IFN-gamma inducible protein-10 (CXCL10), a member of the CXC chemokine family, and its receptor CXCR3 contribute to the recruitment of T cells from the blood stream into the inflamed joints and have a crucial role in perpetuating inflammation in rheumatoid arthritis (RA) synovial joints. Recently we showed the role of CXCL10 on receptor activator of nuclear factor kappa-B ligand (RANKL) expression in an animal model of RA and suggested the contribution to osteoclastogenesis. We tested the effects of CXCL10 on the expression of RANKL in RA synoviocytes and T cells, and we investigated which subunit of CXCR3 contributes to RANKL expression by CXCL10.
Synoviocytes derived from RA patients were kept in culture for 24 hours in the presence or absence of TNF-α. CXCL10 expression was measured by reverse transcriptase polymerase chain reaction (RT-PCR) of cultured synoviocytes. Expression of RANKL was measured by RT-PCR and western blot in cultured synoviocytes with or without CXCL10 and also measured in Jurkat/Hut 78 T cells and CD4+ T cells in the presence of CXCL10 or dexamethasone. CXCL10 induced RANKL expression in Jurkat T cells was tested upon the pertussis toxin (PTX), an inhibitor of Gi subunit of G protein coupled receptor (GPCR). The synthetic siRNA for Gαi2 was used to knock down gene expression of respective proteins.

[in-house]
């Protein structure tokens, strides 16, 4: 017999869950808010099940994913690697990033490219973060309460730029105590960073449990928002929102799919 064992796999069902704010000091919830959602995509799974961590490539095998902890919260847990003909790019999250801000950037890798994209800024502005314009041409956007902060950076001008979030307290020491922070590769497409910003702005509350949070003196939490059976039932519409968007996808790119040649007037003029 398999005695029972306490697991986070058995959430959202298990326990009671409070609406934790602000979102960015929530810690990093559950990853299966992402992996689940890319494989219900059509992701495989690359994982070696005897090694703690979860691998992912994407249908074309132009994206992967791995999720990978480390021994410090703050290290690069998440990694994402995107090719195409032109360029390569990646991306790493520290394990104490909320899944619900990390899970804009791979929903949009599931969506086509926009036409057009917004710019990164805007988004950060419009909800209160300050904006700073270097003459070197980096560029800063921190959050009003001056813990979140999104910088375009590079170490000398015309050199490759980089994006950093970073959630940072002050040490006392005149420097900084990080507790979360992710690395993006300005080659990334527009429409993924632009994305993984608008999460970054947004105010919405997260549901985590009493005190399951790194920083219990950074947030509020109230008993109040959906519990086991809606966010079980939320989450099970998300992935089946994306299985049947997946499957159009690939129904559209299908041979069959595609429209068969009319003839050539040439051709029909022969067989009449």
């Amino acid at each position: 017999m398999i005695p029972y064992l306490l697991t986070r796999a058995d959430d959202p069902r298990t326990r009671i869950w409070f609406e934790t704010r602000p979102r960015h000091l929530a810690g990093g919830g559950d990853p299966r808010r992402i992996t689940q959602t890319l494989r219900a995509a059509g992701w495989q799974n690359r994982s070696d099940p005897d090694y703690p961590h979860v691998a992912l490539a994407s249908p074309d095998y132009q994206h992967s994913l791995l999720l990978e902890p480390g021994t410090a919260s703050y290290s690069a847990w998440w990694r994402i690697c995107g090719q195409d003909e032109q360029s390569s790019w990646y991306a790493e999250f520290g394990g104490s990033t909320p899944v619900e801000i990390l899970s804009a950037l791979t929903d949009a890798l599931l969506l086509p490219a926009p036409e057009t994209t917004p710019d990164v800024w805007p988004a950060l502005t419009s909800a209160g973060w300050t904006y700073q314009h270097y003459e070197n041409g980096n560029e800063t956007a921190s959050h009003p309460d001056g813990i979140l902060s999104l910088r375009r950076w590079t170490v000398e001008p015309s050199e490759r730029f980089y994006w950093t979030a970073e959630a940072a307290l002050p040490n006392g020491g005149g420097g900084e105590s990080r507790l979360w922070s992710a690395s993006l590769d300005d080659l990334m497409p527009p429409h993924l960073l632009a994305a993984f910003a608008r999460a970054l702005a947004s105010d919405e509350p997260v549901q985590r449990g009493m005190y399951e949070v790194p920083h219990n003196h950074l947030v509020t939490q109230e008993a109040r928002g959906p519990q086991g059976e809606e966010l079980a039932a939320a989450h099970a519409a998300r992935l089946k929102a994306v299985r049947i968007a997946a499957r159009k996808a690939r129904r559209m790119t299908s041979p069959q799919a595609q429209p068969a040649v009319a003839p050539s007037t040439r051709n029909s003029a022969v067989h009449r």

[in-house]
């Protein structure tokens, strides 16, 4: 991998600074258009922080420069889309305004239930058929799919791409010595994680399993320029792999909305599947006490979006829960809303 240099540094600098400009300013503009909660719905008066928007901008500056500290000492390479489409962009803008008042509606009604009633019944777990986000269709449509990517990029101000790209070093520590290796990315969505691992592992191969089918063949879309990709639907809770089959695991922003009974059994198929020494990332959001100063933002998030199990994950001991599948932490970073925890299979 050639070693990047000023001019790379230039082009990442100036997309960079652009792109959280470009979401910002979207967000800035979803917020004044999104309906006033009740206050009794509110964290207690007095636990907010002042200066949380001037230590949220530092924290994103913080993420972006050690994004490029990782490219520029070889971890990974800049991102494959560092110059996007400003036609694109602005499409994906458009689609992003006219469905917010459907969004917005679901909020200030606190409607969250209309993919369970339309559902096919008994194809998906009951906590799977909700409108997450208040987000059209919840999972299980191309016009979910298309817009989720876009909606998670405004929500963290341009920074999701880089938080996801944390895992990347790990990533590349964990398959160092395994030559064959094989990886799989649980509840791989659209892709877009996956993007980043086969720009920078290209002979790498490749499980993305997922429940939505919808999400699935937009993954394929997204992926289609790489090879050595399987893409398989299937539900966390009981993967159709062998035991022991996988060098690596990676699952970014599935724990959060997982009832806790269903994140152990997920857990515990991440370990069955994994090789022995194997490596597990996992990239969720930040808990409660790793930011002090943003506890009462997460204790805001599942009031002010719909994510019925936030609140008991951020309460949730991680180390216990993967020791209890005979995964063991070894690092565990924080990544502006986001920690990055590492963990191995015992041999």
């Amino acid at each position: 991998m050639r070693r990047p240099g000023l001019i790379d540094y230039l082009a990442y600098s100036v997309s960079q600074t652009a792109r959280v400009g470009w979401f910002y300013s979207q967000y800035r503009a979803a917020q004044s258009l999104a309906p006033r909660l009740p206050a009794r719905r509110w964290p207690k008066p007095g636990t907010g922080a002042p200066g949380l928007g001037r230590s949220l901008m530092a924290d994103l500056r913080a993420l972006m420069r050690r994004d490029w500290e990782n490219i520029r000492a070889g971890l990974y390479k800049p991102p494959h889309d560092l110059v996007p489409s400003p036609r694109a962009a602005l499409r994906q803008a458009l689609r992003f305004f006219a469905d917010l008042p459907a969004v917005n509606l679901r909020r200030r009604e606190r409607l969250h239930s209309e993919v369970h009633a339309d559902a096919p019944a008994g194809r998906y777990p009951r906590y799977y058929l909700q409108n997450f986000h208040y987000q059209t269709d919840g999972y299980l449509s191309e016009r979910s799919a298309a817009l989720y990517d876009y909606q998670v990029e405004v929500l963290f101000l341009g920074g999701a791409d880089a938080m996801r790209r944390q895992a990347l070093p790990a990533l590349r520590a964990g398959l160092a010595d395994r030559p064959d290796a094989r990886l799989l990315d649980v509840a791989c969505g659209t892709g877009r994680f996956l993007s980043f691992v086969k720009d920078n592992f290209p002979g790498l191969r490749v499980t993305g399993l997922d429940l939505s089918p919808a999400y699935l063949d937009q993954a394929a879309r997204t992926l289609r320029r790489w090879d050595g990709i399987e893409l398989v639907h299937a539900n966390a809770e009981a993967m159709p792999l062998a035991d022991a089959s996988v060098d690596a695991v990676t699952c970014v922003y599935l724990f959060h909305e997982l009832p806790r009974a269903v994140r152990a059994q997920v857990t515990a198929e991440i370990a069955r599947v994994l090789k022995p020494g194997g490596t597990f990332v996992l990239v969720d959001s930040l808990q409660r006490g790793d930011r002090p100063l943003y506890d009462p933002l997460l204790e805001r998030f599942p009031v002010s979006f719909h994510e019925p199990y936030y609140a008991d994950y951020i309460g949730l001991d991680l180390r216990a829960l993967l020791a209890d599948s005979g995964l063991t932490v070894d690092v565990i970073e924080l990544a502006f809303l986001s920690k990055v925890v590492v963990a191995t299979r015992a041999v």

CXCL10 expression in RA synoviocytes was increased by TNF-α. CXCL10 slightly increased RANKL expression in RA synoviocytes, but markedly increased RANKL expression in Jurkat/Hut 78 T cell or CD4+ T cell. CXCL10 augmented the expression of RANKL by 62.6%, and PTX inhibited both basal level of RANKL (from 37.4 ± 16.0 to 18.9 ± 13.0%) and CXCL10-induced RANKL expression in Jurkat T cells (from 100% to 48.6 ± 27.3%). Knock down of Gαi2 by siRNA transfection, which suppressed the basal level of RANKL (from 61.8 ± 17.9% to 31.1 ± 15.9%) and CXCL10-induced RANKL expression (from 100% to 53.1 ± 27.1%) in Jurkat T cells, is consistent with PTX, which inhibited RANKL expression.
CXCL10 increased RANKL expression in CD4+ T cells and it was mediated by Gαi subunits of CXCR3. These results indicate that CXCL10 may have a potential role in osteoclastogenesis of RA synovial tissue and subsequent joint erosion.